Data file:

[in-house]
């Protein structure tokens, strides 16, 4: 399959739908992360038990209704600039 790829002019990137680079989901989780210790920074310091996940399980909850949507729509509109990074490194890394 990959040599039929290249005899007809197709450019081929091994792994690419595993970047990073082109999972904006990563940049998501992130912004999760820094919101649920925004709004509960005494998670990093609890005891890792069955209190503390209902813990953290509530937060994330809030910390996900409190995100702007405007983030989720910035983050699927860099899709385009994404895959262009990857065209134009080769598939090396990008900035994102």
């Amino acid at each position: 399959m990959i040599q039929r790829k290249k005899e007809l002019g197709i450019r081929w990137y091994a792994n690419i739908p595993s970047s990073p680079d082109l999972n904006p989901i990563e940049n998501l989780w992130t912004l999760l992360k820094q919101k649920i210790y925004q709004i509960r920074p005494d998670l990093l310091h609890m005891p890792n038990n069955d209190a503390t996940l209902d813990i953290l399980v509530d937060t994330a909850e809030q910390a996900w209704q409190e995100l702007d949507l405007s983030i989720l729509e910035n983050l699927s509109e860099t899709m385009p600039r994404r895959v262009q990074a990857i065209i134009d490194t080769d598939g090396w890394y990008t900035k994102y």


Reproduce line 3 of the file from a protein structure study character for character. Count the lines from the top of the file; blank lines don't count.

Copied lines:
């Amino acid at each position: 399959m990959i040599q039929r790829k290249k005899e007809l002019g197709i450019r081929w990137y091994a792994n690419i739908p595993s970047s990073p680079d082109l999972n904006p989901i990563e940049n998501l989780w992130t912004l999760l992360k820094q919101k649920i210790y925004q709004i509960r920074p005494d998670l990093l310091h609890m005891p890792n038990n069955d209190a503390t996940l209902d813990i953290l399980v509530d937060t994330a909850e809030q910390a996900w209704q409190e995100l702007d949507l405007s983030i989720l729509e910035n983050l699927s509109e860099t899709m385009p600039r994404r895959v262009q990074a990857i065209i134009d490194t080769d598939g090396w890394y990008t900035k994102y």